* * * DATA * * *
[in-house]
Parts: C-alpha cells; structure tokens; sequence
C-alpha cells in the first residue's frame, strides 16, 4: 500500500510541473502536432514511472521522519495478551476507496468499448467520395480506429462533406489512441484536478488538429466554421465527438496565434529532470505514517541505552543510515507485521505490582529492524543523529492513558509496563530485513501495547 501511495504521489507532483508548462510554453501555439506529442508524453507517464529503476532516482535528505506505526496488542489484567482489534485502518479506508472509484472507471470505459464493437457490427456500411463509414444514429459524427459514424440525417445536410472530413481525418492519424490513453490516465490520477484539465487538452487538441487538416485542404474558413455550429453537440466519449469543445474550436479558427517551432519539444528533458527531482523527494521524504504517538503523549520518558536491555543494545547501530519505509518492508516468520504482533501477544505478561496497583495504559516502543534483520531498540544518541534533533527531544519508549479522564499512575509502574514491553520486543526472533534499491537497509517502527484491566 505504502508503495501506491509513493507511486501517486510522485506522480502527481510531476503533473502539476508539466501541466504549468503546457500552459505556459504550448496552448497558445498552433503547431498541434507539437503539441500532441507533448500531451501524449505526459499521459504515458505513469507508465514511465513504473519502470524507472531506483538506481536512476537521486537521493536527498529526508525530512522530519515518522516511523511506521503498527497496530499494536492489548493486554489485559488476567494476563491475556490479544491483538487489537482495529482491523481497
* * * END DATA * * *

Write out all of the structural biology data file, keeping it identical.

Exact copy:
[in-house]
Parts: C-alpha cells; structure tokens; sequence
C-alpha cells in the first residue's frame, strides 16, 4: 500500500510541473502536432514511472521522519495478551476507496468499448467520395480506429462533406489512441484536478488538429466554421465527438496565434529532470505514517541505552543510515507485521505490582529492524543523529492513558509496563530485513501495547 501511495504521489507532483508548462510554453501555439506529442508524453507517464529503476532516482535528505506505526496488542489484567482489534485502518479506508472509484472507471470505459464493437457490427456500411463509414444514429459524427459514424440525417445536410472530413481525418492519424490513453490516465490520477484539465487538452487538441487538416485542404474558413455550429453537440466519449469543445474550436479558427517551432519539444528533458527531482523527494521524504504517538503523549520518558536491555543494545547501530519505509518492508516468520504482533501477544505478561496497583495504559516502543534483520531498540544518541534533533527531544519508549479522564499512575509502574514491553520486543526472533534499491537497509517502527484491566 505504502508503495501506491509513493507511486501517486510522485506522480502527481510531476503533473502539476508539466501541466504549468503546457500552459505556459504550448496552448497558445498552433503547431498541434507539437503539441500532441507533448500531451501524449505526459499521459504515458505513469507508465514511465513504473519502470524507472531506483538506481536512476537521486537521493536527498529526508525530512522530519515518522516511523511506521503498527497496530499494536492489548493486554489485559488476567494476563491475556490479544491483538487489537482495529482491523481497